Venezuela crisis: Maduro closes border with Brazil amid escalating tension with US over foreign aid

Andrew Buncombe, Adam Forrest

Venezuelan president Nicolas Maduro has closed the nation’s border with Brazil, amid an escalating standoff over allowing aid from the US to enter the country.

In a televised address from the nation’s largest military base, Mr Maduro said he was also considering shuttering the border with neighbouring Colombia, two days before the opposition has vowed to move aid from the US and other nations inside Venezuela.

“I don’t want to take any decision of this type but I am evaluating it, a total closure of the border with Colombia,” he said.

Some Venezuelans crossed over into the Brazilian city of Pacaraima to stock up on supplies shortly before the border was closed late Thursday night, according to Brazilian media.

Earlier on Thursday opposition leader Juan Guaido set off for the border with Colombia, where much of the US-supplied aid is warehoused.

Mr Guaido – who last month declared himself interim president and was recognised by the US, UK and other nations – has called on thousands of ordinary Venezuelans to assemble there on Saturday to help bring it across.

“Through this call for humanitarian aid, the population will benefit from the arrival of these goods to the Venezuelan border,” opposition politician Edgar Zambrano told the news agency.

The opposition leader appears to be using the weekend’s plan to bring in aid in a test of Mr Maduro’s will, according to some observers.

“The whole “humanitarian aid” operation is just a public relations stunt, and has been denounced by real humanitarian aid organizations including the International Red Cross and the United Nations,” Mark Weisbrot, a regional expert and co-director of the Centre for Economic and Policy Research, a think tank in Washington DC, told The Independent. “And we know that Trump himself has been looking for a war in Venezuela, for which this confrontation could serve as pretext.”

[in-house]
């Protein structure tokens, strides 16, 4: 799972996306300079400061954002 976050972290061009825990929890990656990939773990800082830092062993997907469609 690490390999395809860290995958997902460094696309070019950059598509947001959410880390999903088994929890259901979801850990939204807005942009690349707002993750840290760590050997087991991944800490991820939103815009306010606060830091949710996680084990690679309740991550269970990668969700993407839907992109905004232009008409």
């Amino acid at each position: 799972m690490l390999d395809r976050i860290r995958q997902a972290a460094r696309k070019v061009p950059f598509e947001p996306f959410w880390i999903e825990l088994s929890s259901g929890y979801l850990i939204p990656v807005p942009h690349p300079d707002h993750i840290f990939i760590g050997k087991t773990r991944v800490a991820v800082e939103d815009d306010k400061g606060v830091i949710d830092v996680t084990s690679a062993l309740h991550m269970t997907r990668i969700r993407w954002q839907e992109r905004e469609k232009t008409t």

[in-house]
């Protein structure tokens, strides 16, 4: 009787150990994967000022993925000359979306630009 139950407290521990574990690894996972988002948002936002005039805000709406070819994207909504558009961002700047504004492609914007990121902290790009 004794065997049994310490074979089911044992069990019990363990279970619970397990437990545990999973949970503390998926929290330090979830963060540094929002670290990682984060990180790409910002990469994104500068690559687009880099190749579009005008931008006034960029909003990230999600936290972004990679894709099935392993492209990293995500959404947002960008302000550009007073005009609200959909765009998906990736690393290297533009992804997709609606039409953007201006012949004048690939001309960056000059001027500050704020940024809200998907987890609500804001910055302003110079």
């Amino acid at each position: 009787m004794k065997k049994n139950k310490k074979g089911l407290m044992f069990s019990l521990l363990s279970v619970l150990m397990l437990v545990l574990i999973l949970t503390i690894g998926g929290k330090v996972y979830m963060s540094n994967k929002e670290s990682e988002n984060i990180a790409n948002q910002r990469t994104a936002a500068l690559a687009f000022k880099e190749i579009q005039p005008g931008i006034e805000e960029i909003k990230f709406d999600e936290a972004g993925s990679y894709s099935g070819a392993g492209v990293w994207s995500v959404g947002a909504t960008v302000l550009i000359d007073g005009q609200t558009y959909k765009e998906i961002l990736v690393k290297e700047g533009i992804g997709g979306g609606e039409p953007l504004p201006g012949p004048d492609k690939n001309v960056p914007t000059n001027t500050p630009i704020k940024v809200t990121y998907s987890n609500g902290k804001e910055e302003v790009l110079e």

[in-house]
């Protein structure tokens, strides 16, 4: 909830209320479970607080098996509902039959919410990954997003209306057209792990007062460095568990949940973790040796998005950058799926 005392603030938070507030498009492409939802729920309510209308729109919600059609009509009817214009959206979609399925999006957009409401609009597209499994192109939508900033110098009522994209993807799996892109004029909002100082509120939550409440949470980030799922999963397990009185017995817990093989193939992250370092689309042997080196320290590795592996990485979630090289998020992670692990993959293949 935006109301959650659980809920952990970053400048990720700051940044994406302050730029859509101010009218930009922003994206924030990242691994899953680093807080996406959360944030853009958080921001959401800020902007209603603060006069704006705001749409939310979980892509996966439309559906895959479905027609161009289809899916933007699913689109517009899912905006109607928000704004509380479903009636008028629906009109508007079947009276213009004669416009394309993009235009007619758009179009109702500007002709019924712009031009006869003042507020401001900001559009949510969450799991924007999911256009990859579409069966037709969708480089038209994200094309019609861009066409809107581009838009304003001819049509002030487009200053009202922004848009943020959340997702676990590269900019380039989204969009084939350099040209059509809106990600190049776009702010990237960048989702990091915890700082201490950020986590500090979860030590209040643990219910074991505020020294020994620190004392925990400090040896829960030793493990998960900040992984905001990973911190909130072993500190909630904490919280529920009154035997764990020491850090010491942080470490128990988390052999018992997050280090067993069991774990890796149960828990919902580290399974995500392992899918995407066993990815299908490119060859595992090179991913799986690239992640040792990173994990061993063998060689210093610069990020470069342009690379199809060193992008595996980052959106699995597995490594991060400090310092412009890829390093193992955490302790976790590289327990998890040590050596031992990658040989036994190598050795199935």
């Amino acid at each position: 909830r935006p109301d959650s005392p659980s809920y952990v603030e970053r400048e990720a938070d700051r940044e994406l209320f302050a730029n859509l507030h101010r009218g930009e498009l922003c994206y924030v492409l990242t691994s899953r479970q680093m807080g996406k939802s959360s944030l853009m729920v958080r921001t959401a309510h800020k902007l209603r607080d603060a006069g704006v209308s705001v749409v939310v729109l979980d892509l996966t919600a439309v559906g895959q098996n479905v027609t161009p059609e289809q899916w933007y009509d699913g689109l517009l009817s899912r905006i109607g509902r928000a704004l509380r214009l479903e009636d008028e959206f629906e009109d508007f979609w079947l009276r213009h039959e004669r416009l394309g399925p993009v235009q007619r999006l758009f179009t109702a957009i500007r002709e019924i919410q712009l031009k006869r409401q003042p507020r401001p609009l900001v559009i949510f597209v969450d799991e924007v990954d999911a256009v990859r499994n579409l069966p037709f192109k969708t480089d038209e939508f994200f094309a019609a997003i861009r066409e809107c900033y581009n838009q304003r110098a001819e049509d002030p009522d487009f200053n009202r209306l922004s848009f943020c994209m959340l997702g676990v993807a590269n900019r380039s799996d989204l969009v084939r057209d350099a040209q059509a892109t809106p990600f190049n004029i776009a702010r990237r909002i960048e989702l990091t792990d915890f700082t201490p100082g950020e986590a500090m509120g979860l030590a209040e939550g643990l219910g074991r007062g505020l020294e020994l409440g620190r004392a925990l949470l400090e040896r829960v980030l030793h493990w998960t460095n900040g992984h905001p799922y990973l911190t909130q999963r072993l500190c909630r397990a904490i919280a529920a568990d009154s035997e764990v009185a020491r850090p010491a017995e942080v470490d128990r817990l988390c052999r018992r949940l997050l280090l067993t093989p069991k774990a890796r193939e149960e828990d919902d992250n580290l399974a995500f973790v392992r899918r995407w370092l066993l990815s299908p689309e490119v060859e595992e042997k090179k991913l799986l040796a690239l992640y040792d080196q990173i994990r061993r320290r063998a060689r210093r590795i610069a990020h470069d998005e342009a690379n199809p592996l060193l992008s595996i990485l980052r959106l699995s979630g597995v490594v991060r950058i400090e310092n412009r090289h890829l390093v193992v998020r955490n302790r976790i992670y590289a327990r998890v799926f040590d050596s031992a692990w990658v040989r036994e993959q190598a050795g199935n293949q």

The Venezuelan president has said he is happy to accept aid shipments overseen by the UN, but believes the aid Mr Guaido seeks to bring in is part of an attempt to overthrow his government – something both Mr Guaido and Donald Trump have stated is their desire.

Long-time observers of Latin America have pointed out that the US has previous used aid shipments to smuggle in weapons to groups fighting the elected governments of several nations.

Meanwhile, UN agencies have been stepping up their work inside Venezuela while urging that the distribution of aid not become politicised. On Tuesday, Brazil, whose recently elected right-wing president Jair Bolsonaro is among those that recognise Mr Guaidó as Venezuela’s “legitimate leader”, said it would work to distribute the aid.

Brazil’s foreign ministry said in a statement the aid will be placed in Boa Vista and the border town of Pacaraima to be collected by what it described as “the government of acting President Juan Guaidó”.

“Brazil is thus joining this important international initiative to support the Guaidó government and the people of Venezuela,” the statement said.

A US envoy is heading to Colombia as part of a mission to send food and other emergency supplies into Venezuela. The State Department announced late Thursday that special representative Elliott Abrams will lead a US government delegation transporting humanitarian supplies.

Jens Laerke, a spokesman for the UN Office for the Coordination of Humanitarian Affairs, told Voice of America the UN was closely monitoring the situation on the border.

“The ideal scenario is that humanitarian aid is provided independent, independent of any political or other considerations, then the pure humanitarian and that is based on need and need alone,” said Mr Laerke.